Of course, that's exactly what happens today when potential jurors who oppose the death penalty are prevented from serving on death penalty cases or when those who oppose drug prohibition are excluded from drug cases, thereby stacking the jury in the government's favor. As Spooner presciently observed, "if the government may dictate to the jury what laws they are to enforce, it is no longer a 'trial by the country,' but a trial by the government."

Shone makes a good case for the contemporary relevance of this issue, arguing that Spooner's arguments "give us clear, rational reasons for having nullification," unlike "the piecemeal, haphazard, and contradictory precedents and constitutional sources" typically advanced by judges and lawyers who oppose nullification. It would be a welcome development indeed for Spooner's views on jury nullification to enjoy a revival.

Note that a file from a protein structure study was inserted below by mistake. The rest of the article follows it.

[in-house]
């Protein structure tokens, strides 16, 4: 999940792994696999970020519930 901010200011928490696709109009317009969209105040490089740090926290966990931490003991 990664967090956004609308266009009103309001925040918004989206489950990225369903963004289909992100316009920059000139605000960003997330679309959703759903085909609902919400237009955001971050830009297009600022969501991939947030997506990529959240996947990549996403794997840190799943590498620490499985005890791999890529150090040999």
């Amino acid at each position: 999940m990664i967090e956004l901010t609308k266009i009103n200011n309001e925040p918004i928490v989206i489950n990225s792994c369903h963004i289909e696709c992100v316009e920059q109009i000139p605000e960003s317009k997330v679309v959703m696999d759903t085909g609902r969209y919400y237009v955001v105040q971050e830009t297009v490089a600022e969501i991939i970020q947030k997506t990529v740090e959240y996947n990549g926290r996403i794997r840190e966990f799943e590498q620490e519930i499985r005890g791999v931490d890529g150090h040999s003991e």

The end of the Civil War inspired the final phase of Spooner's radicalism. Like most abolitionists, Spooner believed that the Civil War was justifiable only as a struggle to abolish slavery, not as a war to preserve the union. For Frederick Douglass, this position translated into the slogan, "No war but an Abolition war; no peace but an Abolition peace." As the war came to a close in 1865, Douglass began the tireless work of securing that "Abolition peace." This meant explaining to lawmakers, voters, journalists, and anyone else who would listen why "no class of people could live and flourish in this country" without "the ballot-box, the jury-box, and the cartridge-box." Blacks required the same right to life, liberty, and property as whites, Douglass declared. Nothing less would do.